Today we did some 'sprint work' since I just got some EZ stirrups, wanted to try them out, but didn't have much time in my day. We warmed up in the woods, then trotted the 1km down the lane, cantered back, up the hill, walked back down and repeated about four times.

    I LOVE my horse. He is the best horse I could ask for, even if he never does pulse down like an Arabian. He is so willing to do anything, everything, and has such a sweet and eager to work mindset that it makes riding a joy. Canter up a hill is like riding a well controlled rocket- he just gets that QH booty under him and you can feel just how strong he is and how well he can go. Or if I ask him to gallop, he's got that fifth gear and just GOES. But when I want him to come back down, he's soft and willing to do that and settle back down too. So the 'race-brain' during our LD really caught me off guard and unprepared. I will do better, and keep my horse in better condition (maybe despite himself) next time.
         
        10-27-2013, 09:22 PM
      #56
    Started
    We completed a 30 mile LD last weekend! I was wet, wet, and cold for most of it. It rained most of the morning and pretty much all of the first loop, so that even though I was wearing a plastic poncho I still somehow wound up soaked. We rode our own ride and my plan was to go SLOW. And we did, and we still finished with forty-five minutes to spare. Jayne though he was the last horse in the world and wanted to be sad and pokey though, I guess he likes the company and/or competition of others about.

    Planning on going to a 25 mile ride this coming weekend and then it will be the off-season for us. Thinking of taking his shoes off since going fast(ish) will not be a concern for us for several months.

    Tonight he galloped in from the field to meet me. Maybe mostly because he was excited to come in for dinner, but I like to think it has something to do with me too. I rode him with his bareback pad and he was doing very well- obviously eager to get back to work again since he has had all week off. He was soft, responsive and forward whenever I asked for it without being pushy. Lovely little ride.
         
        11-30-2013, 05:35 PM
      #57
    Started
    Just another rave on my horsie-boy. I love this horse. Seriously. How did I get so lucky? Especially buying a green-broke five year old as my first horse. By myself. As a first time horse owner. Like you're exactly NOT supposed to do.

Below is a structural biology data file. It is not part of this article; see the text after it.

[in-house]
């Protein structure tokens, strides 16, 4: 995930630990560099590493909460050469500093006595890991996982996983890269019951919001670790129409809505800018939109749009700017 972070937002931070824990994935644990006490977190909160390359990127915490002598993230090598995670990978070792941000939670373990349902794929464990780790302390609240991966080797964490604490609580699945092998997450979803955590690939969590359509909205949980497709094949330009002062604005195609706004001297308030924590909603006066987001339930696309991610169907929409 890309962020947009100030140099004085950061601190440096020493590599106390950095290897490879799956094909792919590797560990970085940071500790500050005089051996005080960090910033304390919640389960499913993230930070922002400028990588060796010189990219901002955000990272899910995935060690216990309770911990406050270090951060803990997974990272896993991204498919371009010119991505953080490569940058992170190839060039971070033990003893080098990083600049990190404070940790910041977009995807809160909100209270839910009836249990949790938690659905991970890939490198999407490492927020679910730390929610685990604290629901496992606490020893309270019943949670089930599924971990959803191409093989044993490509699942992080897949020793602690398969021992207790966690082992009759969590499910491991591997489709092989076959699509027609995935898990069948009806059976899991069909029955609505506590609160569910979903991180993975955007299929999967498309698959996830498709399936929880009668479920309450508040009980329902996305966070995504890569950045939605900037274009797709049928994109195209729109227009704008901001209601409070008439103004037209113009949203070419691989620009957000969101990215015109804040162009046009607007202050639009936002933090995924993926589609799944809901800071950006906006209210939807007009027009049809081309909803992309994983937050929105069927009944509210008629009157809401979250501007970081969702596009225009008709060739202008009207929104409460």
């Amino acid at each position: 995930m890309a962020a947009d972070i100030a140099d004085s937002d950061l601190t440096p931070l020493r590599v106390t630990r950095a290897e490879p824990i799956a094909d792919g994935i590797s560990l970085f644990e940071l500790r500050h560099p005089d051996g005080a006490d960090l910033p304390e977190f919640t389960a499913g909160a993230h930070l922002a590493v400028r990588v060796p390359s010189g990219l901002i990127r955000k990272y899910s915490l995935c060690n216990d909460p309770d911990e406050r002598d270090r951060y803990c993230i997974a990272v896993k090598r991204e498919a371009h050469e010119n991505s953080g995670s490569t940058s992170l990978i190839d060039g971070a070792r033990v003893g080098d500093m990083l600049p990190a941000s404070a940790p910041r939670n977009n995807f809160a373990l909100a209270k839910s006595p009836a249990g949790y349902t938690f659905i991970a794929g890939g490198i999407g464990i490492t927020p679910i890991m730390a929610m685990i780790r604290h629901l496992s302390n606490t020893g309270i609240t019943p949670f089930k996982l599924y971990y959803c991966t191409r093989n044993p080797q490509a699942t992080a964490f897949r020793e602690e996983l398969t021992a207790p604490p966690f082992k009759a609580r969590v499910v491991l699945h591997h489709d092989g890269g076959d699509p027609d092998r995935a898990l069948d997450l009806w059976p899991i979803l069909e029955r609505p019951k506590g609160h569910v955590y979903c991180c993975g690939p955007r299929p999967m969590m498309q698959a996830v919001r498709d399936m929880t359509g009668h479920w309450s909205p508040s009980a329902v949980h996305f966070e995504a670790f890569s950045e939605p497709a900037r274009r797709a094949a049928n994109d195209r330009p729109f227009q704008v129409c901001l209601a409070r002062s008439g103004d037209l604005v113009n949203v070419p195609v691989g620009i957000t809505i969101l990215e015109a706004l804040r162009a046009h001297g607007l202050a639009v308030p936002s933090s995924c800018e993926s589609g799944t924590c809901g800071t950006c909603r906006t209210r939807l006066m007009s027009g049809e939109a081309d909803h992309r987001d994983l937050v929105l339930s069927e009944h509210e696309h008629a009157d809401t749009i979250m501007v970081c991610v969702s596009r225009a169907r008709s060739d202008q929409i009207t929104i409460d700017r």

1. Skymont Endurance Ride. 25 mile ride with two loops, gorgeous weather, lots of riders. I was riding 'alone' so to speak, in that I was camping and traveling with two other lovely ladies and their ponies, but we travel at a different speed than they do- they're more racing, I'm more getting my full money and time's worth and enjoying the sights. Hooked up with another easy going rider and her pony, turned out she's a vet from TX! Too cool! My horse did great, and is getting darned good at keeping pace along with all sorts of different gaited horses (Her's was a Walker? I think?). We did each loop, walked in the last half mile or so and he was already pulsed down by the time we got to the box. No spooking, no silliness, and no being so lazy and sad about being the last pony in the world that I got sidetracked by worrying something actually might be wrong with him. Same on the second loop. At the end of it, both of us felt great! The last two rides we were tired at the end. Not this one- I think we both had another loop in us without any issue. Guess we *think* about moving up now, at least on cool-weather rides.

    2. Thanksgiving day ride. I went out to the field (Army speak) for two weeks starting just after Skymont. So the pony got a vacation. Then I came home and got sick, so the pony got another week off. So that's three weeks of being completely off. Finally I am feeling a little better, or at least alive and horse deprived, and on Turkey day, it's clear and cold and sunny, so I figure I'll toss a bareback pad on him (because his withers = ouch!) and walk around in the field for a little bit. He was an angel. Despite brisk weather, three weeks off, and me being sick, he was nothing but sweet and willing and perfect. Didn't take advantage a bit or take a wrong step. We wound up doing a nice little lesson with circles on the w/t/c in his halter and bareback pad and even finished up with a couple little circles out to a straight sprint and stop exercises. I was not planning on being so ambitious, but he was being utterly perfect and wanted to work and I couldn't help but go with it. Best medicine in the world!
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        11-30-2013, 11:29 PM
      #58
    Green Broke
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        12-28-2013, 12:52 AM
      #59
    Started
    Speaking of green-broke five year olds. WANT Green Kiger Mustang Gelding Do not need, should not get, must stop oogling. But wow, do I want. Don't know why, most ads I shrug off and don't think twice about. Like that guy. Maybe it's that I would love to have a pair of dun-factor boys with no white. Yep. Probably that. I keep trying to figure out how I am going to manage that one when my second horse also needs to be an arabian endurance prospect and they don't carry the dun gene. Hmmm... what a problem to have to worry over, right? ;)

    And uh, yeah, Jayne's great. I mean really great. Getting to where people's image of a nice QH gelding should be. So far, no one who has ridden him has had the least issue and he just takes new riders in stride as if he's been there/done that forever.
         
        01-04-2014, 12:23 AM
      #60
    Started
    Thinking of teaching Jayne to lay down on request. Not that that is particularly useful, but why the heck not, right? Bored. Tired of muddy, messy, slick trails and cold but not cold enough to snow and freeze properly. So, stupid human tricks. His cantering is getting MUCH better now that we're focusing on it though, at least when the arenas are usable.

    We'll see how laying down goes. I've never actually seen him lay down other than to roll, but know from the leaves in his tail and marks on him and the ground, he's not very shy or nervous about it in new places. He's laid down to rest at every ride we've gone to. In a strange stall, tied to a strange high-line in the open, doesn't matter. He lays down and presumably sleeps. So, we'll give it a shot and see what happens. If we get it, maybe I'll have someone take pictures. Pictures of horses laying down are always cute, right?